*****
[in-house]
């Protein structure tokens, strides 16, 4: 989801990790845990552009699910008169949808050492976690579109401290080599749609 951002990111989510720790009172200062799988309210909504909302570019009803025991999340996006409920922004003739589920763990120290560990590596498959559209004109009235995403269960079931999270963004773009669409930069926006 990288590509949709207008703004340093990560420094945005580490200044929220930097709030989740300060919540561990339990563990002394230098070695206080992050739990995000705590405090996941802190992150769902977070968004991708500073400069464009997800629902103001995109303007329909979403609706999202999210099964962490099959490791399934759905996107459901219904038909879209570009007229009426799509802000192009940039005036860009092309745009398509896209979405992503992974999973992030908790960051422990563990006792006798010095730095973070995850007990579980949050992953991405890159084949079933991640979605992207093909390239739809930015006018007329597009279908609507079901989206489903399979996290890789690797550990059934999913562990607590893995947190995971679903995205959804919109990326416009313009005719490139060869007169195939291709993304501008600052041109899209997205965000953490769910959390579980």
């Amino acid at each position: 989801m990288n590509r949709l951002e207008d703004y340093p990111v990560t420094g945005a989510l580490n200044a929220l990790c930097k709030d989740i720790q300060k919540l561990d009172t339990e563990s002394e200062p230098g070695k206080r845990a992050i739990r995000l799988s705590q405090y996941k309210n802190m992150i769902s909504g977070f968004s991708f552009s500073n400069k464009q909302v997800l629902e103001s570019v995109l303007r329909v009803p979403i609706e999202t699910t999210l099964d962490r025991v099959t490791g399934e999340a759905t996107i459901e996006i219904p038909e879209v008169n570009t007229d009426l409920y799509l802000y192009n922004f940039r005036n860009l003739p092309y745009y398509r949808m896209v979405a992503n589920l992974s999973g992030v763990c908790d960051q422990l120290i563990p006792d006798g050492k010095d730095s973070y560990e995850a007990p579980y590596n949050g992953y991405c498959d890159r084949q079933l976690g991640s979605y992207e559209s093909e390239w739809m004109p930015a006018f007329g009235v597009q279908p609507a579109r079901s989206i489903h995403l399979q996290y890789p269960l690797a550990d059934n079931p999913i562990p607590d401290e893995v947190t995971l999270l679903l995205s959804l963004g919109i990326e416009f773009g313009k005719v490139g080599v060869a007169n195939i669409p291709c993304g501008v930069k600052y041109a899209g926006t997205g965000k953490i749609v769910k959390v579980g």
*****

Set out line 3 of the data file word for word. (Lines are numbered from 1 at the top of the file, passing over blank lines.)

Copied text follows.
């Amino acid at each position: 989801m990288n590509r949709l951002e207008d703004y340093p990111v990560t420094g945005a989510l580490n200044a929220l990790c930097k709030d989740i720790q300060k919540l561990d009172t339990e563990s002394e200062p230098g070695k206080r845990a992050i739990r995000l799988s705590q405090y996941k309210n802190m992150i769902s909504g977070f968004s991708f552009s500073n400069k464009q909302v997800l629902e103001s570019v995109l303007r329909v009803p979403i609706e999202t699910t999210l099964d962490r025991v099959t490791g399934e999340a759905t996107i459901e996006i219904p038909e879209v008169n570009t007229d009426l409920y799509l802000y192009n922004f940039r005036n860009l003739p092309y745009y398509r949808m896209v979405a992503n589920l992974s999973g992030v763990c908790d960051q422990l120290i563990p006792d006798g050492k010095d730095s973070y560990e995850a007990p579980y590596n949050g992953y991405c498959d890159r084949q079933l976690g991640s979605y992207e559209s093909e390239w739809m004109p930015a006018f007329g009235v597009q279908p609507a579109r079901s989206i489903h995403l399979q996290y890789p269960l690797a550990d059934n079931p999913i562990p607590d401290e893995v947190t995971l999270l679903l995205s959804l963004g919109i990326e416009f773009g313009k005719v490139g080599v060869a007169n195939i669409p291709c993304g501008v930069k600052y041109a899209g926006t997205g965000k953490i749609v769910k959390v579980g």